The job of a Collaborative Pianist in the opera biz is a fascinating one. Today, we feature an interview with Peter Walsh, one of our two 2015 Coaching Fellows!
When did you begin playing the piano, and how did you transition into collaborative piano?
I began playing the piano when I was 5 years old. Although I have trained extensively in solo piano, I’ve always felt that my best playing comes out in a collaborative setting. Collaborating really gets me out of my head, and allows me to focus on supporting someone else. While in college, I accompanied many singers and played a lot of chamber music, particularly in graduate school. There were just so many opportunities to be had!
What’s your favorite thing about working with singers?
Of all the musicians I have accompanied, playing for singers has always felt the most natural to me. There is an enormous amount of inevitability between the singer’s breath and their sound… I have always found this to be so wonderfully readable. I love playing around and into their sound. Most of all, working with singers brings out some of the best things in my own playing. As instrumentalists, we’re at our best when we remain connected to our own inner singing. Working with singers helps me stay in touch with this, and I’m very thankful for that.
What have you found to be the biggest challenge about your job?
As far as working in the opera house is concerned, the multi-tasking is certainly the most challenging thing. We must be aware of many things: playing the piano well, listening to the singers (their language, intonation, resonance, phrasing), interpreting the conductor’s gesture, the orchestration, all while staying in touch with the story and drama. It can be quite overwhelming! But, gloriously overwhelming.
Can you tell us an anecdote or story from your training or career so far that will give us insight into what makes you tick as an artist?
Sure! One of the reasons I’m so drawn to working with singers is because I started at a very young age. Some of my earliest musical experiences were with vocal accompanying — I believe my first “go” at it was in second grade. My elementary school presented a yearly holiday choral performance, and since I had such a strong distaste for the idea of singing in public, I asked if I could accompany the class on piano instead (in all honesty, I don’t know what I would have thought if someone told me that later in life, I’d be singing and playing opera excerpts in auditions). We had a wonderfully supportive music teacher at the time, and thankfully, she was into the idea. I’ve continued with it ever since!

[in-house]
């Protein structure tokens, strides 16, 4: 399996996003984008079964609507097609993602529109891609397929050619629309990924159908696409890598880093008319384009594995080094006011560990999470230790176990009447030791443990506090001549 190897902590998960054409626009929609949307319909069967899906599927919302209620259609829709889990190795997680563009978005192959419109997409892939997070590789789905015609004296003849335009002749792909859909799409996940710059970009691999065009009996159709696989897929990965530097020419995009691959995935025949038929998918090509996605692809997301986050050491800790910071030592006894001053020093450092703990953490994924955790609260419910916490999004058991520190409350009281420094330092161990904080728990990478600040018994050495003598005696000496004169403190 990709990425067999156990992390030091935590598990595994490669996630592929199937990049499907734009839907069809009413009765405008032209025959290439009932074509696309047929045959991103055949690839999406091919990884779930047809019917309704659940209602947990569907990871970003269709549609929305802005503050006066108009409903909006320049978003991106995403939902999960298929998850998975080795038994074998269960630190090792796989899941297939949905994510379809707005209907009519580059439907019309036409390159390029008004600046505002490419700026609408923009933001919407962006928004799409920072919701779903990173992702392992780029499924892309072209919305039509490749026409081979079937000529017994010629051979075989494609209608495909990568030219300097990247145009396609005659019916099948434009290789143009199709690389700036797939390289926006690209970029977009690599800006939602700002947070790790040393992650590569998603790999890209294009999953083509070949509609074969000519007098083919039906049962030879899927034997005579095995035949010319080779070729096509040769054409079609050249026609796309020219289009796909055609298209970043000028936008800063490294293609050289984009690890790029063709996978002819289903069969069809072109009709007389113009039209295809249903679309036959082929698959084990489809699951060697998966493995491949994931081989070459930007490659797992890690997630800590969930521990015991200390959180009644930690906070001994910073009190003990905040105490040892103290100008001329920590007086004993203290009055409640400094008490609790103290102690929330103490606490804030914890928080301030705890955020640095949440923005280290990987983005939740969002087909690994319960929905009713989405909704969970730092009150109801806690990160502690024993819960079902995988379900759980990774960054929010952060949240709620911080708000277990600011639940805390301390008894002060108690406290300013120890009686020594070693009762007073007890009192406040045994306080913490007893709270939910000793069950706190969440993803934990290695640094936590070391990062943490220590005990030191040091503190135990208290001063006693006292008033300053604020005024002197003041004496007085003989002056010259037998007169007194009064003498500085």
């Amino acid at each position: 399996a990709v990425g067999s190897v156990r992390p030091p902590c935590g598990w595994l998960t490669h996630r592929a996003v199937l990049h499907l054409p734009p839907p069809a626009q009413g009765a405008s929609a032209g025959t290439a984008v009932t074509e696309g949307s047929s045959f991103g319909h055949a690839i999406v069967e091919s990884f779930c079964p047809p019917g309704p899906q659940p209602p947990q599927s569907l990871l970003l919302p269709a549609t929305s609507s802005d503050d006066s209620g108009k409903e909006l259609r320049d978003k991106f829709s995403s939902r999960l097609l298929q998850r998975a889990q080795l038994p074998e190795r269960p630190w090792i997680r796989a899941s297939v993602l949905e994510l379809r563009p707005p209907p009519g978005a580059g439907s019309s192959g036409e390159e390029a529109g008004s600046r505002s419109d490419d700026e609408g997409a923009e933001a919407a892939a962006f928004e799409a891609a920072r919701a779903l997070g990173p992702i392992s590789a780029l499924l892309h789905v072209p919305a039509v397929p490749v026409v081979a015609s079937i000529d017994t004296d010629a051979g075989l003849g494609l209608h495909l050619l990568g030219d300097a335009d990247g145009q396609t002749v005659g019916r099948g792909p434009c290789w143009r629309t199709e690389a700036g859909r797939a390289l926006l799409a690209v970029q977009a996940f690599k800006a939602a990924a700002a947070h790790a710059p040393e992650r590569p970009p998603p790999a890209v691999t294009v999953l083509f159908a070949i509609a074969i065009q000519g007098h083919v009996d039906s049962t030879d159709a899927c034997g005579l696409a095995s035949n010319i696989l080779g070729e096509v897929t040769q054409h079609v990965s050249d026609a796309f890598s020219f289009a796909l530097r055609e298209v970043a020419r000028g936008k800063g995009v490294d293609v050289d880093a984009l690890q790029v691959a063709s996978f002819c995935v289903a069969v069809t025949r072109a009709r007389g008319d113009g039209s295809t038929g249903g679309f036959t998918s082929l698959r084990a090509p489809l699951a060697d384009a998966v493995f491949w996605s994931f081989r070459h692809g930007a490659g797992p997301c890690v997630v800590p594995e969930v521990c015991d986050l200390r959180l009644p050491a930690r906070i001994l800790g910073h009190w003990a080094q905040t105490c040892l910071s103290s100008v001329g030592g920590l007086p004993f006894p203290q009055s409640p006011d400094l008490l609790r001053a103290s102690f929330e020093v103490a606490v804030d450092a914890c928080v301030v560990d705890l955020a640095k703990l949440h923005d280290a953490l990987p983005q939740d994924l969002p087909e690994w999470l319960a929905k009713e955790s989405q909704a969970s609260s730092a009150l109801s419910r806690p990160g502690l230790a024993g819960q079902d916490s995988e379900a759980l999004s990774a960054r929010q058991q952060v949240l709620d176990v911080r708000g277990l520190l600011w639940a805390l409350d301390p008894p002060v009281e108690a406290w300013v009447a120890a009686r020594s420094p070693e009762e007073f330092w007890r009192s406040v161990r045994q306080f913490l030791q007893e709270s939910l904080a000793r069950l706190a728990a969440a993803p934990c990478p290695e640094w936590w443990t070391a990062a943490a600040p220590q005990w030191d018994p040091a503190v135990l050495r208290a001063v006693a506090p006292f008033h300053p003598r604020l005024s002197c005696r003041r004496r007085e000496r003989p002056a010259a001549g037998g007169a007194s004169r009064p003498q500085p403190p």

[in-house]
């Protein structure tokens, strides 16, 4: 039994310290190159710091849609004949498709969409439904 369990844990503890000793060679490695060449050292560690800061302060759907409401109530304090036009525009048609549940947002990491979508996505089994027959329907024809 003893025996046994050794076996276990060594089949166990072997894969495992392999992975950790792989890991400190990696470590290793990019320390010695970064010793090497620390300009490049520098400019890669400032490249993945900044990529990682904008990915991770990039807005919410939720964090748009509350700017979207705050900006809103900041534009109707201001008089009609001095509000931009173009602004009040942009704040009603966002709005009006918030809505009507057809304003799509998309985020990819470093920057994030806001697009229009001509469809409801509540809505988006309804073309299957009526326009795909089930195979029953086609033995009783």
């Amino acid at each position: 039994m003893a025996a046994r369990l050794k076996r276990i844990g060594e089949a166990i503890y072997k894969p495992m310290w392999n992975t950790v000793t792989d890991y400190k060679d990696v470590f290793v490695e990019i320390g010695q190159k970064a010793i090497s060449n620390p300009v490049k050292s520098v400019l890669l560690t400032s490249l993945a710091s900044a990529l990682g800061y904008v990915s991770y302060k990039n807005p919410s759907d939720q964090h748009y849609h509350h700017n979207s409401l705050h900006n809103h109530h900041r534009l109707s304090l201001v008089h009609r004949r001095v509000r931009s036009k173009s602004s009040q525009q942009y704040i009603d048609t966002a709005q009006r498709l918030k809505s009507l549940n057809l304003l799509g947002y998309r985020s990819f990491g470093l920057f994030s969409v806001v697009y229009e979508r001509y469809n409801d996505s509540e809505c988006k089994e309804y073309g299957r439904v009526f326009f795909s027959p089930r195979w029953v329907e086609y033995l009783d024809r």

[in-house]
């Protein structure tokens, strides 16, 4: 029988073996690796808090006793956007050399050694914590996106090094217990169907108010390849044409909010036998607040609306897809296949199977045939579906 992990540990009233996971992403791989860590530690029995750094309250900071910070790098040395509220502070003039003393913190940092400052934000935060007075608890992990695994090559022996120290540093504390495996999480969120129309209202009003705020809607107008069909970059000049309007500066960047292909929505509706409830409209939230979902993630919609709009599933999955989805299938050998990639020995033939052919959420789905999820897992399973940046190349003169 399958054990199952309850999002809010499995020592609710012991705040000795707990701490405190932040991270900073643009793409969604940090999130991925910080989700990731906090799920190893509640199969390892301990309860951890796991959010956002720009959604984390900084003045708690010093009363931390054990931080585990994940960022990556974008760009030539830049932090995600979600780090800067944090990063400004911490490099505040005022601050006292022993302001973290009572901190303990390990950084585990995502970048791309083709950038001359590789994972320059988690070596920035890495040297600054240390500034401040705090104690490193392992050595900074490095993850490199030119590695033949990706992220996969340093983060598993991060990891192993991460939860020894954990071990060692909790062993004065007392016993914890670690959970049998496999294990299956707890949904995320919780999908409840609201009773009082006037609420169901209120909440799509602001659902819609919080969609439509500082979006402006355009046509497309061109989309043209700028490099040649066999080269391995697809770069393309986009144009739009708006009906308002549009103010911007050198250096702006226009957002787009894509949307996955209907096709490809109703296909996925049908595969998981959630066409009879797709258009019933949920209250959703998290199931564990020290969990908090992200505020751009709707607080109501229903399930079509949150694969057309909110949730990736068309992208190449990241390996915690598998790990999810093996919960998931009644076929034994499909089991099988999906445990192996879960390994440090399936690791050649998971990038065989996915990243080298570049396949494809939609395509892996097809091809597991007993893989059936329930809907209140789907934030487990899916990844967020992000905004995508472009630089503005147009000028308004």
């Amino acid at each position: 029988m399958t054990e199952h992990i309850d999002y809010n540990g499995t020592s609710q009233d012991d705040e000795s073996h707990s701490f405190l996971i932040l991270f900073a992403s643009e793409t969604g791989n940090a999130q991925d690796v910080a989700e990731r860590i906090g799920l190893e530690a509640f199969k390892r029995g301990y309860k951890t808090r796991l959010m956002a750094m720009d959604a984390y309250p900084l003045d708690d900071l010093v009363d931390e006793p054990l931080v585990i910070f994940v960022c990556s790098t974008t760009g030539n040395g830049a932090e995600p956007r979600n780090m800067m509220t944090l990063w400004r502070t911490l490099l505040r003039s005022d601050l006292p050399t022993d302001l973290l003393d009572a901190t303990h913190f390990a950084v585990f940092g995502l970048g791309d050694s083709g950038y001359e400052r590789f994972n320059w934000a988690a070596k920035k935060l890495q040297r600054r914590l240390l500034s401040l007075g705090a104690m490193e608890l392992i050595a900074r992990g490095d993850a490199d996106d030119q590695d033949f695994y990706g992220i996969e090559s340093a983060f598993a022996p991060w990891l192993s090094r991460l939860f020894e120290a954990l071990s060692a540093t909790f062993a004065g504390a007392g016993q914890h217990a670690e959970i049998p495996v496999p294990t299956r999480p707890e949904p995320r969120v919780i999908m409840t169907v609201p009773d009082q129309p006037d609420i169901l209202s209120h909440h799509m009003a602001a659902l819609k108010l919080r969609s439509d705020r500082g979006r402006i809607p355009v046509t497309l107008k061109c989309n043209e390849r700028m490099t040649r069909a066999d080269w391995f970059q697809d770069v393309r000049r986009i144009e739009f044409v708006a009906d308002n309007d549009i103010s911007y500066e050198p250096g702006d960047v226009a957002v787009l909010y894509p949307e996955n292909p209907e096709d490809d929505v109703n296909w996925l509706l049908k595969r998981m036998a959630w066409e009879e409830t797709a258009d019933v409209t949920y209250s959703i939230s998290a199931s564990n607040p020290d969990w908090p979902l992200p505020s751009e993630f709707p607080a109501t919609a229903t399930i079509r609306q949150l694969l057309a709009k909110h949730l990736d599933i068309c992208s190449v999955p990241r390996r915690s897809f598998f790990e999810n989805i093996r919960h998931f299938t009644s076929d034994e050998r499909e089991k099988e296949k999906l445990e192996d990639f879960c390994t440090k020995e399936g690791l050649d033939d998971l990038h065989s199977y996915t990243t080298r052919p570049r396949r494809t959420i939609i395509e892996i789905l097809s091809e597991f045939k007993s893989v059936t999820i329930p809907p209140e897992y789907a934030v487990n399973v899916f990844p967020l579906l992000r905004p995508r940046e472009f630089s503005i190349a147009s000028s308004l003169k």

If you hadn’t chosen this career, what would you have pursued instead?
I don’t often think about this, but it’s interesting to ponder. I feel like I could see myself as a psychologist or social worker. I love connecting with people, talking to them, listening to their story… and doing my best to make them feel at ease. I think it’s a big part of what draws me to collaboration in music.
What non-operatic music do you enjoy? Do you dabble in playing any other genres?
So much. When I am not listening to opera or other classical music (a highly frequent occurrence) I listen to jazz, RnB, rap and hip hop. Some classic rock too. Some of my favorite non-classical pianists/artists are Bill Evans, Keith Jarrett and Stevie Wonder, to name a few. I love to make arrangements of my favorite standards from the American songbook repertoire, and I try to play almost every pop song I know by ear. I care deeply about playing things that regular, every-day people know and can connect with emotionally.
What’s your favorite part (or parts) of the preparation/rehearsal/performance process(es)?
As far as opera goes, we as pianists are most active on the preparation front. I love to accompany staging rehearsals. Though our first priority is being with the conductor, I attempt to equally prioritize playing with as much specificity, clarity and rhythmic vigor as possible, in hopes that it inspires the singers.
I also adore attending the first orchestra read of a production. Listening to a live orchestra will never cease to feel like a giant privilege.
What aspect(s) of this career do you find the most challenging?
I am fortunate to have not had to move around much just yet. I grew up in San Diego, and lived in Los Angeles for 11 years before starting the Young Artist Program at LA Opera. I am not a huge fan of change, and I am a died-in-the-wool southern Californian. So, I anticipate that if/when it comes to it, traveling/moving will be the most challenging thing.
Do you have any artistic heroes? People whose careers or artistry you particularly look up to?
Yes. I know I mentioned him already – Stevie Wonder. He’s such a well-rounded musician: an incomparable singer, piano player, and an incredibly crafty composer/song-writer. I love his songs, the words, the grooves, his harmonic language; his music is so colorful and it makes me so happy when I listen to it. The fact that he can play, sing and compose at such a high level pretty much covers all the bases in my book. I also heard him live recently for the first time — one of the best concerts I’ve ever attended by a long shot.
If you could travel back in time to meet any composer/artist from a former time, who would that be and why?
Beethoven. Although I imagine him an incorrigible conversationalist, I feel like I’d learn so much from him about true personal artistry. More than any other composer I have studied, Beethoven’s music has an almost aggressively fearless sense of self. This is extremely attractive to me… I believe it’s one of the keys to having success in music. It’s interesting, because out of all the piano repertoire I’ve played, Beethoven was always some of the most challenging music for me to capture. But, I hope to play a lot more of it!